FIG. 6 shows a flow diagram for a read shortcut routine in accordance with some alternative embodiments. With this routine, the user is not required to select a particular document type, but rather, the reading device attempts to find a matching template from a plurality of available templates. At 602, a read shortcut operation is initiated. This could correspond to a user simply pressing a read shortcut (or equivalent) button.
 At 604, a digitized document to be read is acquired. Next, at 606, the device selects a next template. If it is the first time through, the next template is the first template from the plurality of available templates. At 607, it characterizes the document to determine if it is a match for the selected template. For example, match thresholds could be pre-specified, and the reading device could determine if one or more identified fields, either separately or added together, satisfy the threshold to constitute a match.
 If it determines that the selected template was not a match, then it proceeds to 609 and determines if there is a "next" template. If so, it loops back to 606 and continues as described. If, however, at 609, it was determined that there are no more templates, then from there, it goes to 611 and notifies the user that no matches were found.
 Returning back to 608, if it was determined that the selected template is in fact a match for the acquired document, then it proceeds to 610 to filter the document and extract target information from the document. From there, it proceeds to 612 and reads the target information to the user.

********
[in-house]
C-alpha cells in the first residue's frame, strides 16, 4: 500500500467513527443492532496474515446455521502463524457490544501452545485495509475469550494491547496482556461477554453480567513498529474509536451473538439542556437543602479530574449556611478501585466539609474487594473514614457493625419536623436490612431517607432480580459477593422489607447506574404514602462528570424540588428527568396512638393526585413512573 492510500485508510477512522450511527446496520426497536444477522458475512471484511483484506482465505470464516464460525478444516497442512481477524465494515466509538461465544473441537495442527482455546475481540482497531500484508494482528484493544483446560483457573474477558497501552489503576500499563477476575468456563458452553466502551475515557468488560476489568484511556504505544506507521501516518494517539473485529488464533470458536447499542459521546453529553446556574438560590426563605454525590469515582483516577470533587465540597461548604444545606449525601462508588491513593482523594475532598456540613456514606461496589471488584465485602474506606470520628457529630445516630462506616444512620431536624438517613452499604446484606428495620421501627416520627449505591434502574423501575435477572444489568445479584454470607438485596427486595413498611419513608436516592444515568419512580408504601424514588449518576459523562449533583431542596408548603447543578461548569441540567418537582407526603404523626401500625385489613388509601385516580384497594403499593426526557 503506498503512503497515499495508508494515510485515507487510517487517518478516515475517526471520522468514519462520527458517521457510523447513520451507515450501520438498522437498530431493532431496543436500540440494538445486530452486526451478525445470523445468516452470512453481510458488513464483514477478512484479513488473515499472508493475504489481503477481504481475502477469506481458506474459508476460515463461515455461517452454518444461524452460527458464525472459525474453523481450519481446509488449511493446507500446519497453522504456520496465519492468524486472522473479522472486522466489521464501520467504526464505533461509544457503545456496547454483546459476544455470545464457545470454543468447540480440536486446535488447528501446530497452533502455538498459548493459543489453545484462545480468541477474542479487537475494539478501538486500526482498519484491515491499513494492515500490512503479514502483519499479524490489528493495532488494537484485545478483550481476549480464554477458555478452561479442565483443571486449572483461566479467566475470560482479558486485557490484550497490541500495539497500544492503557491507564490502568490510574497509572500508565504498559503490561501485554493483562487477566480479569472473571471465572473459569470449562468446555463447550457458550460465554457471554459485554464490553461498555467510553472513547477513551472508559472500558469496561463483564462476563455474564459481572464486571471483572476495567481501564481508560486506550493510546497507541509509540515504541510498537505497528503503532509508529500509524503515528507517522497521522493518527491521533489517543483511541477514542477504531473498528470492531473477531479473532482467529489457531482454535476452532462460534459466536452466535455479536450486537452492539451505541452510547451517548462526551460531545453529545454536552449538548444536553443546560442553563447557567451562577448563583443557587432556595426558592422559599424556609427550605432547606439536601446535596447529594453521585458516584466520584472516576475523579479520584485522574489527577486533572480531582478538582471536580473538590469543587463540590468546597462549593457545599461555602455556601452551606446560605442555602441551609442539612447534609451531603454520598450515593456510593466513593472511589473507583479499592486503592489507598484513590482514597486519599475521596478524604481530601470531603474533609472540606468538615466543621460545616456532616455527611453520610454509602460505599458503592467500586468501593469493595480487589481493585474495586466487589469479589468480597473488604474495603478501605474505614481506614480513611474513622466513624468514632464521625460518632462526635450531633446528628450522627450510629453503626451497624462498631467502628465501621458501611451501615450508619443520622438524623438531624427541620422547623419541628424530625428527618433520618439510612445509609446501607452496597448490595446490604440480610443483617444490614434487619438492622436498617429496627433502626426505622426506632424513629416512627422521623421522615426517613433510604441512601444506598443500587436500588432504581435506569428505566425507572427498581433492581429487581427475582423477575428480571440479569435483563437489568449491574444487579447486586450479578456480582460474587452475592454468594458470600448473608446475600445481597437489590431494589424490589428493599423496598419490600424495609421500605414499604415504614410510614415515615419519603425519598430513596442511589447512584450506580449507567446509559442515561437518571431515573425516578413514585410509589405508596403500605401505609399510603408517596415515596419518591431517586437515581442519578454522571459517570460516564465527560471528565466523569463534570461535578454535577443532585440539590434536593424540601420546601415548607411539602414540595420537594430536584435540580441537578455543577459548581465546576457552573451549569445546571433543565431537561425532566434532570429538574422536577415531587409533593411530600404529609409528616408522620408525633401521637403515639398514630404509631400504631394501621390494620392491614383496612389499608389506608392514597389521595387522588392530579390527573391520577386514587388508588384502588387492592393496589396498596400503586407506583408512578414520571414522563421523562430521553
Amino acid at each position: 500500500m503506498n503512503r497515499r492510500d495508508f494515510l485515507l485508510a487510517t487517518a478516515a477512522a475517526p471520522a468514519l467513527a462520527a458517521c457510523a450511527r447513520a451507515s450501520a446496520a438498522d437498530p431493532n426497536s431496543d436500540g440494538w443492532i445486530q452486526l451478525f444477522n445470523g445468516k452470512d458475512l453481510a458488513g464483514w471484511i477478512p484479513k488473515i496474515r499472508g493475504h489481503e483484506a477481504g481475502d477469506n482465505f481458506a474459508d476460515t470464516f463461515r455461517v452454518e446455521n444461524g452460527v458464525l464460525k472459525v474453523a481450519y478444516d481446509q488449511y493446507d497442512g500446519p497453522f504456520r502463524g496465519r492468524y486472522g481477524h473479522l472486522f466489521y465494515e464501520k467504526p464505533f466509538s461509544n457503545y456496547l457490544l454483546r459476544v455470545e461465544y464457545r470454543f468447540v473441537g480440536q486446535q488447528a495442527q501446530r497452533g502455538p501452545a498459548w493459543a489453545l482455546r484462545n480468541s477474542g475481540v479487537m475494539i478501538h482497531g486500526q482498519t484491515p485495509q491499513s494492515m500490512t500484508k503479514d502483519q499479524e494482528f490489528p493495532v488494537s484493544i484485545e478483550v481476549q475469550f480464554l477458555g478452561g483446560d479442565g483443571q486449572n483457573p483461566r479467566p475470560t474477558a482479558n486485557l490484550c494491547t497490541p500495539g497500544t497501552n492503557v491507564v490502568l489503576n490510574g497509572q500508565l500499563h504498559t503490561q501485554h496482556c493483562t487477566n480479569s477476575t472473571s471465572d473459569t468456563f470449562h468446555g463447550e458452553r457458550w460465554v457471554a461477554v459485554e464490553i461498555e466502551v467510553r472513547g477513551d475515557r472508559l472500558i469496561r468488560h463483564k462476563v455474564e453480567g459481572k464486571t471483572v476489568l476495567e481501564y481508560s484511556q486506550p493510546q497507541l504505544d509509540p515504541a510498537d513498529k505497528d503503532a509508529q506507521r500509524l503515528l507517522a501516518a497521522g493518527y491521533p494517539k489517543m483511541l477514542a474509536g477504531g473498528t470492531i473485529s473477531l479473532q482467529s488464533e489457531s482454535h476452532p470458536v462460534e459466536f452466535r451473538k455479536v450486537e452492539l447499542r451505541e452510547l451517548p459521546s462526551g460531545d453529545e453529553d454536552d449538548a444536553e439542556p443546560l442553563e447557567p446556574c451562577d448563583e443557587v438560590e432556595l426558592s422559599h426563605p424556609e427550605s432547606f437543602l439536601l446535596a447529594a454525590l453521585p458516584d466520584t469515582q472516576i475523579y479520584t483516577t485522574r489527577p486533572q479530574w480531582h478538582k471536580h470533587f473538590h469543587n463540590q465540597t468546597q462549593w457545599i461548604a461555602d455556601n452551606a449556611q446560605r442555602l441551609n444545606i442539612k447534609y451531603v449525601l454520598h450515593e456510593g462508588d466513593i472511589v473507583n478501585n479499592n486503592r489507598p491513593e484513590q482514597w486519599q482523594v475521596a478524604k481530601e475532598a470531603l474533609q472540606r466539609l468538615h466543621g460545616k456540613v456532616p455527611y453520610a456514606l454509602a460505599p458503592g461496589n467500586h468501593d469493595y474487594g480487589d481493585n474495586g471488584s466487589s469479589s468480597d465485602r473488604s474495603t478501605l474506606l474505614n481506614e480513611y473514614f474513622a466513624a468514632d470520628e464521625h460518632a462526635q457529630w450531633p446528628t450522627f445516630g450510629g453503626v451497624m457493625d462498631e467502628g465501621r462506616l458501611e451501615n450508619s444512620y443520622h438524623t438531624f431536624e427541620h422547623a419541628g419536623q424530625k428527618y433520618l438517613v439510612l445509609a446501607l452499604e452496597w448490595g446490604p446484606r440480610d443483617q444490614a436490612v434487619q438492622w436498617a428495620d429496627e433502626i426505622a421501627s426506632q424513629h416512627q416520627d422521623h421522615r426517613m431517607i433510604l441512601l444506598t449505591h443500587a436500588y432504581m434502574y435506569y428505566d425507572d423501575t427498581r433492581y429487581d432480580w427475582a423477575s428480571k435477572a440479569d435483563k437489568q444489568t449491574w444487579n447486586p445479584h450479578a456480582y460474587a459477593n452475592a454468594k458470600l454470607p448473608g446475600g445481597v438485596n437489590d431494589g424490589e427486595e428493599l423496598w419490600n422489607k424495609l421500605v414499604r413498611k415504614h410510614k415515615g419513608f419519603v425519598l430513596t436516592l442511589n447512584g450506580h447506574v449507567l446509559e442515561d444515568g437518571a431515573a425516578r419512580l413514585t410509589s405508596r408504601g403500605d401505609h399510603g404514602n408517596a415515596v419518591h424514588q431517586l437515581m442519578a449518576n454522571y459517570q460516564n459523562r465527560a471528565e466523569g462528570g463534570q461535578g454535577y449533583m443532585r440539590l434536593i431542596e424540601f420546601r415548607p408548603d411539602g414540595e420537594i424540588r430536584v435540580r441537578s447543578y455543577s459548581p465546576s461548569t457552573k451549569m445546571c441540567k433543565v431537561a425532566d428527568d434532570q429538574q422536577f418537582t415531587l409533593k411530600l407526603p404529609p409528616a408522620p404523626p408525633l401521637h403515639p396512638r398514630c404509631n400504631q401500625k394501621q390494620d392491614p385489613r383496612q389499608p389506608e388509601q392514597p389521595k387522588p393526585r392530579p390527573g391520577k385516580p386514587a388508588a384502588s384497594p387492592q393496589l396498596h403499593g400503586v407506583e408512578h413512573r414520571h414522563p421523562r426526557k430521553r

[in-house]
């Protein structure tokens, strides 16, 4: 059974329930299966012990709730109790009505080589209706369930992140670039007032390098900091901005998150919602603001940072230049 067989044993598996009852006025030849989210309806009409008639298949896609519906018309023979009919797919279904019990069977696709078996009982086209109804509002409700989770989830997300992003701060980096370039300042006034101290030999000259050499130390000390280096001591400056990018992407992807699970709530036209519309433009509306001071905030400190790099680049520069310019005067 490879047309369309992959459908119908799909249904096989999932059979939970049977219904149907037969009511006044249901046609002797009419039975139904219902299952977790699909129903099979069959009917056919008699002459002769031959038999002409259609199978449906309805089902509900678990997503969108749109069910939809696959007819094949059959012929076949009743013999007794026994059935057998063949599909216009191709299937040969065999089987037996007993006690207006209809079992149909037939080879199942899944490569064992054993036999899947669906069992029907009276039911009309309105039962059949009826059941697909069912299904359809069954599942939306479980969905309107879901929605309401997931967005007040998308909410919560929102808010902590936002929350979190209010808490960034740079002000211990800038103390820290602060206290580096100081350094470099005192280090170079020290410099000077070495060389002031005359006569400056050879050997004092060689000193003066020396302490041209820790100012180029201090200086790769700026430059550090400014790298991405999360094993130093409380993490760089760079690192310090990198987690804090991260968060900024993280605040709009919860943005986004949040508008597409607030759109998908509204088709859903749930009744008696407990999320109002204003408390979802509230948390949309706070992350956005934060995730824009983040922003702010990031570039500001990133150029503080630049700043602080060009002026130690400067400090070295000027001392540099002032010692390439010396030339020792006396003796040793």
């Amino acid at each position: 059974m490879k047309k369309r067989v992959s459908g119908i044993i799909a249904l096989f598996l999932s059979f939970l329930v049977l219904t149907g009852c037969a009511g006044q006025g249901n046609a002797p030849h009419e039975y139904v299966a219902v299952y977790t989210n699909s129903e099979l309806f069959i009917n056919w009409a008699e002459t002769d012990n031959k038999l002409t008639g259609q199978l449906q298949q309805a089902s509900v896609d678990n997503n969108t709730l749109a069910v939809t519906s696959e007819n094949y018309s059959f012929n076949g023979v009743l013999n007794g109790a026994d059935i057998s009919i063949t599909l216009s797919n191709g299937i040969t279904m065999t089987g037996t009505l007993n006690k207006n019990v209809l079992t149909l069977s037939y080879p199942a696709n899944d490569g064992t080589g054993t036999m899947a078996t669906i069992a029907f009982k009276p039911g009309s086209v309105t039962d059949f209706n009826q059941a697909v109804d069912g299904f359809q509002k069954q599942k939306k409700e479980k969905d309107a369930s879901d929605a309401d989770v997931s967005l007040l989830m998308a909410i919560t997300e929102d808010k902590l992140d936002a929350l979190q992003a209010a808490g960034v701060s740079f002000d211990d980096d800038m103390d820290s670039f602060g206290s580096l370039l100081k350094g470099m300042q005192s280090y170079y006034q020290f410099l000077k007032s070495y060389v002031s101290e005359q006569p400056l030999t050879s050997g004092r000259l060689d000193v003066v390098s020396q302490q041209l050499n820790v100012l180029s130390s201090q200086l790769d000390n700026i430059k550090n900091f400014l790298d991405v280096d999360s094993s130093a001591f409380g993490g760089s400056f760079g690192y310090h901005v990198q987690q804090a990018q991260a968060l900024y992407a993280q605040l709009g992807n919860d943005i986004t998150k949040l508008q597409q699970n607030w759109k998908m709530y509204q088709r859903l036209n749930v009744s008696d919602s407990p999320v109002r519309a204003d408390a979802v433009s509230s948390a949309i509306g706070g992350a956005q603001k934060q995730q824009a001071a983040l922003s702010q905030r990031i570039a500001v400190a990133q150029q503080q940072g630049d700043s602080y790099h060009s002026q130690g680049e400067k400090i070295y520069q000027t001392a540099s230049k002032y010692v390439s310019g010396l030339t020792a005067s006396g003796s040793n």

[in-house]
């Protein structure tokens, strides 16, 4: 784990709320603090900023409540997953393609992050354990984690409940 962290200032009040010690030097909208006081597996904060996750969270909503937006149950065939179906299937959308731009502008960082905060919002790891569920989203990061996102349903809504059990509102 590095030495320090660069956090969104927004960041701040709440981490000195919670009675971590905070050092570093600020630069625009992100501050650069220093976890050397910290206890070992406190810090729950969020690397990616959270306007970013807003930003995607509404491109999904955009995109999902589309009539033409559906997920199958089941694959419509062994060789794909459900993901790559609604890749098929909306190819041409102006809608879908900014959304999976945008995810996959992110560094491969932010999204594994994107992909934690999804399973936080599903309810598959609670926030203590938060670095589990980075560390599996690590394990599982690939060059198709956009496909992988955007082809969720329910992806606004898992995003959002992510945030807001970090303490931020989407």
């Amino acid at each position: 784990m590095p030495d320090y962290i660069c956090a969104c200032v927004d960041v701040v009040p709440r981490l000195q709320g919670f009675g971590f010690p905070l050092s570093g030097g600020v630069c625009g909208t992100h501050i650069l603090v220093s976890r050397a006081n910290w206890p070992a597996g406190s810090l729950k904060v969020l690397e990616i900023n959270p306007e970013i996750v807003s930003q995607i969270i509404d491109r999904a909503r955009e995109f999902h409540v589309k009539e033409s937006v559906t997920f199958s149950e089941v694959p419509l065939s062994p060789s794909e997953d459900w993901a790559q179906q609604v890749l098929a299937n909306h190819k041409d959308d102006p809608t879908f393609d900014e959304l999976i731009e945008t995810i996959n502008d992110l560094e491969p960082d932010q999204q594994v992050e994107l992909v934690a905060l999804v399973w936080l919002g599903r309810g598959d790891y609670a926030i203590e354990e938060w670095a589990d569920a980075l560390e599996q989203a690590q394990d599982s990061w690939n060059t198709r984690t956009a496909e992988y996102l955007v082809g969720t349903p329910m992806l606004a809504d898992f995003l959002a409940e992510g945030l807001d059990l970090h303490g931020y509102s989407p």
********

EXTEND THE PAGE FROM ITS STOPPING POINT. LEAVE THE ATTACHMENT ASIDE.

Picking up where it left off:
In the preceding description, numerous specific details have been set forth. However, it is understood that embodiments of the invention may be practiced without these specific details. In other instances, well-known circuits, structures and techniques may have not been shown in detail in order not to obscure an understanding of the description. With this in mind, references to "one embodiment", "an embodiment", "example embodiment", "various embodiments", etc., indicate that the embodiment(s) of the invention so described may include particular features, structures, or characteristics, but not every embodiment necessarily includes the particular features, structures, or characteristics. Further, some embodiments may have some, all, or none of the features described for other embodiments.
 The invention is not limited to the embodiments described, but can be practiced with modification and alteration within the spirit and scope of the appended claims.
 It should be appreciated that example sizes/models/values/ranges may have been given, although the present invention is not limited to the same. As manufacturing techniques (e.g., photolithography) mature over time, it is expected that devices of smaller size could be manufactured. Further, arrangements may be shown in block diagram form in order to avoid obscuring the invention, and also in view of the fact that specifics with respect to implementation of such block diagram arrangements are highly dependent upon the platform within which the present invention is to be implemented, i.e., such specifics should be well within purview of one skilled in the art. Where specific details (e.g., circuits) are set forth in order to describe example embodiments of the invention, it should be apparent to one skilled in the art that the invention can be practiced without, or with variation of, these specific details. The description is thus to be regarded as illustrative instead of limiting.
Patent applications by Ben Foss, San Francisco, CA US
Patent applications by Gretchen Anderson, San Francisco, CA US
Patent applications by Jeff Witt, Baltimore, MD US
Patent applications by Jm Van Thong, Arlington, MA US